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Blog B2BIO - Can the Kiri tree save our Earth’s environment?

Can the Kiri tree save our Earth’s environment?

Due to current severe changes in our Earth’s environment, it has become clear that the human race must transform rapidly and do something equally as tremendous in order to maintain a well-balanced existence with our Planet.  One of the most effective and natural methods for detoxifying our Planet comes to us as a magnificent gift from Japan called the Kiri Tree, which is also referred to as the Japanese Empress Tree, and the Paulownia Tree. 

The Kiri tree (Paulownia species) is a fast-growing deciduous hardwood tree native to China, which can produce valuable timber in a relatively short time period compared to conventional forest plantations. The trees can grow to over 6 metres height in the first season, and after 10 years can be more than 50cm trunk diameter and 20 metres tall. They have large shady leaves in summer, and abundant fragrant flowers in spring. The leaves improve the soil or can be used for animal fodder. When the tree is cut, it will self-regenerate from the stump.

‘Trees, by virtue of their universal presence, majestic yet human scale, bridging the gap between earth and air, are the rightful symbols of all which humankind aspires to in its relationship with the planet.’ Oscar Beck

It is popular in its native China for reforestation, roadside planting and as an ornamental tree. It grows well in a wide variety of soil types, notably poor ones, but needs a lot of light and does not like a high water table because of this it is perfect for Texas.  

Paulownia timber

Paulownia timber is a pale whitish colored wood with a straight grain.  Its characteristics of rot resistance and a very high ignition point ensures the timber's popularity in the world market. The wood is also important in China, Korea, and Japan for making the soundboards of stringed musical instruments such as the guqin, guzheng, pipa, koto, andkayagum.  In world war II the wood was used in the Japanese Zero aircraft because of its light weight and great strength.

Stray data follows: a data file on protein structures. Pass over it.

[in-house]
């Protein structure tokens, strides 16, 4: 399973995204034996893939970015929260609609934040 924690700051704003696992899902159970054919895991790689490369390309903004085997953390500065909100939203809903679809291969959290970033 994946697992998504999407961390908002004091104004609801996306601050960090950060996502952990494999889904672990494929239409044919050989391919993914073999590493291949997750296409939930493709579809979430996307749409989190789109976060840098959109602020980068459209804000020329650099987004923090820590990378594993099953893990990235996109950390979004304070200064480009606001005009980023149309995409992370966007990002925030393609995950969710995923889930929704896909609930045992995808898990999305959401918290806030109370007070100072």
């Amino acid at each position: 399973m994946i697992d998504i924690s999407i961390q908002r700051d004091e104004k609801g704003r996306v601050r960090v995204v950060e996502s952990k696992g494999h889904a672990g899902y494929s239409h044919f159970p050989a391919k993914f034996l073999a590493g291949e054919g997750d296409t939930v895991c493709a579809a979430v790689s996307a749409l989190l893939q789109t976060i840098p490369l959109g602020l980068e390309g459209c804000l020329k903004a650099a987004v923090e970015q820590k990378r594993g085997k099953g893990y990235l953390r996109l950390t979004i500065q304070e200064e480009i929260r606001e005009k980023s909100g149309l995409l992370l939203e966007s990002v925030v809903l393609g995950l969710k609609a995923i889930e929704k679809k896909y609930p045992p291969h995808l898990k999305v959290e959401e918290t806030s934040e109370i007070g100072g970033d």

Kiri tree plantations in Texas

The tree is known to reduce carbon dioxide (CO2) emissions ten times more than the average tree and also in return produce ten times more oxygen (O2).  It loves toxic waste and can be used to assist in organic remediation throughout the world. 

“The Kiri tree reduce the carbon dioxide emissions more than the average tree”

These very unique characteristics make the Kiri Tree the perfect tree for Texas. Texas suffers from extremely contaminated soil, air, and water, which has a harmful effect on all of its residents. So, in order to get the Kiri Tree Revolution started in Texas, Chris Sanders has begun planting seeds and clones to see which genetics will be the toughest survivors in the Texas climate. This Wonder Tree can help purify Texas and make it Green again! kiri tree

It is such a blessing that the Kiri Tree loves toxicity, lots of sunshine, and will reduce the CO2 levels in our environment.  Since no one has planted Kiri Trees in Texas yet, Chris is taking pictures and documenting all of the activity so that we have the knowledge to help plant these trees all over Texas and eventually all over the United States!

The Kiri tree legend

Kiri was the most popular of Japanese crest motifs. "According to Chinese legend, the mythical phoenix... alights only in the branches of the Paulownia tree when it comes to earth and eats only the seed of the bamboo."

"As an explicitly imperial crest, the Paulownia ranks only slightly behind the chrysanthemum, and both are usually taken as the dual emblems of the Japanese throne." In the early 13th century the emperor Godaigo bestowed both crests upon the head of the Ashikaga clan. With that the bestowing of the Paulownia motif was also an Ashikaga prerogative which they used to reward loyalty. The recipient clans wore it as a symbol of "legitimacy and power." In the 16th century, Hideyoshi, who was born a commoner, after adopting it as his own crest also gave out the motif to some of his most loyal supporters. By the late feudal period nearly 20% of the warrior class wore it as their own personal crest.

Farmers once planted kiri trees upon the birth of a daughter because it was so fast growing that by the time she was ready to marry the tree could be cut down and made into a tansu or chest.

Kiri Tree

Source:  and


Contact: Chris Saunders and Brittany Turner to follow the Kiri Revolution 



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